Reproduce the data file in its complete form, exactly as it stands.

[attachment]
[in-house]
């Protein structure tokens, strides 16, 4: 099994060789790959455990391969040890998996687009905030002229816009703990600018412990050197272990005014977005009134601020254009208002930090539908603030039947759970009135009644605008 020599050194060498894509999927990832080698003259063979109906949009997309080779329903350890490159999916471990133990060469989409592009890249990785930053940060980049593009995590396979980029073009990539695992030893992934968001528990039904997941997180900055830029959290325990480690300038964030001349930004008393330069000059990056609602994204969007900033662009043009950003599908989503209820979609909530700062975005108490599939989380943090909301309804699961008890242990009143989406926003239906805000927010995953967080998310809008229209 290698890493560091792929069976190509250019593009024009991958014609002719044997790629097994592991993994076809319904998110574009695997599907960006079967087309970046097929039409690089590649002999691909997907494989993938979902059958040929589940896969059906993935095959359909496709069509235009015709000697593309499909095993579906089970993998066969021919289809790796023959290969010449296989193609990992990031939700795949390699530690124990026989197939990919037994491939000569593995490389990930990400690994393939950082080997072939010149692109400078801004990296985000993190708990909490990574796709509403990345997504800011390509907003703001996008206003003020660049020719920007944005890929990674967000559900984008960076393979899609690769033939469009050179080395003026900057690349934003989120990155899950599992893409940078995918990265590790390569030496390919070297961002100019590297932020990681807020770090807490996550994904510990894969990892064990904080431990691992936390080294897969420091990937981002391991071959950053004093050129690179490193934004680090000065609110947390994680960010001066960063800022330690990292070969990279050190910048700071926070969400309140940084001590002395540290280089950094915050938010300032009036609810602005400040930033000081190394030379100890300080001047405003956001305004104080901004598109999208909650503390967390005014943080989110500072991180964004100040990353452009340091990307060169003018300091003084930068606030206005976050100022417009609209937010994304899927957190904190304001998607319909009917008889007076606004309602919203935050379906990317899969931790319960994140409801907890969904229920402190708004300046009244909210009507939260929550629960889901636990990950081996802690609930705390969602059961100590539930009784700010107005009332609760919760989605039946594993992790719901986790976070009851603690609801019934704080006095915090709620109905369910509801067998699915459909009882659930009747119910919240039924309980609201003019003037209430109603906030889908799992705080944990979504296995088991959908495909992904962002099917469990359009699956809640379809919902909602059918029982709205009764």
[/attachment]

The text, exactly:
[in-house]
């Protein structure tokens, strides 16, 4: 099994060789790959455990391969040890998996687009905030002229816009703990600018412990050197272990005014977005009134601020254009208002930090539908603030039947759970009135009644605008 020599050194060498894509999927990832080698003259063979109906949009997309080779329903350890490159999916471990133990060469989409592009890249990785930053940060980049593009995590396979980029073009990539695992030893992934968001528990039904997941997180900055830029959290325990480690300038964030001349930004008393330069000059990056609602994204969007900033662009043009950003599908989503209820979609909530700062975005108490599939989380943090909301309804699961008890242990009143989406926003239906805000927010995953967080998310809008229209 290698890493560091792929069976190509250019593009024009991958014609002719044997790629097994592991993994076809319904998110574009695997599907960006079967087309970046097929039409690089590649002999691909997907494989993938979902059958040929589940896969059906993935095959359909496709069509235009015709000697593309499909095993579906089970993998066969021919289809790796023959290969010449296989193609990992990031939700795949390699530690124990026989197939990919037994491939000569593995490389990930990400690994393939950082080997072939010149692109400078801004990296985000993190708990909490990574796709509403990345997504800011390509907003703001996008206003003020660049020719920007944005890929990674967000559900984008960076393979899609690769033939469009050179080395003026900057690349934003989120990155899950599992893409940078995918990265590790390569030496390919070297961002100019590297932020990681807020770090807490996550994904510990894969990892064990904080431990691992936390080294897969420091990937981002391991071959950053004093050129690179490193934004680090000065609110947390994680960010001066960063800022330690990292070969990279050190910048700071926070969400309140940084001590002395540290280089950094915050938010300032009036609810602005400040930033000081190394030379100890300080001047405003956001305004104080901004598109999208909650503390967390005014943080989110500072991180964004100040990353452009340091990307060169003018300091003084930068606030206005976050100022417009609209937010994304899927957190904190304001998607319909009917008889007076606004309602919203935050379906990317899969931790319960994140409801907890969904229920402190708004300046009244909210009507939260929550629960889901636990990950081996802690609930705390969602059961100590539930009784700010107005009332609760919760989605039946594993992790719901986790976070009851603690609801019934704080006095915090709620109905369910509801067998699915459909009882659930009747119910919240039924309980609201003019003037209430109603906030889908799992705080944990979504296995088991959908495909992904962002099917469990359009699956809640379809919902909602059918029982709205009764």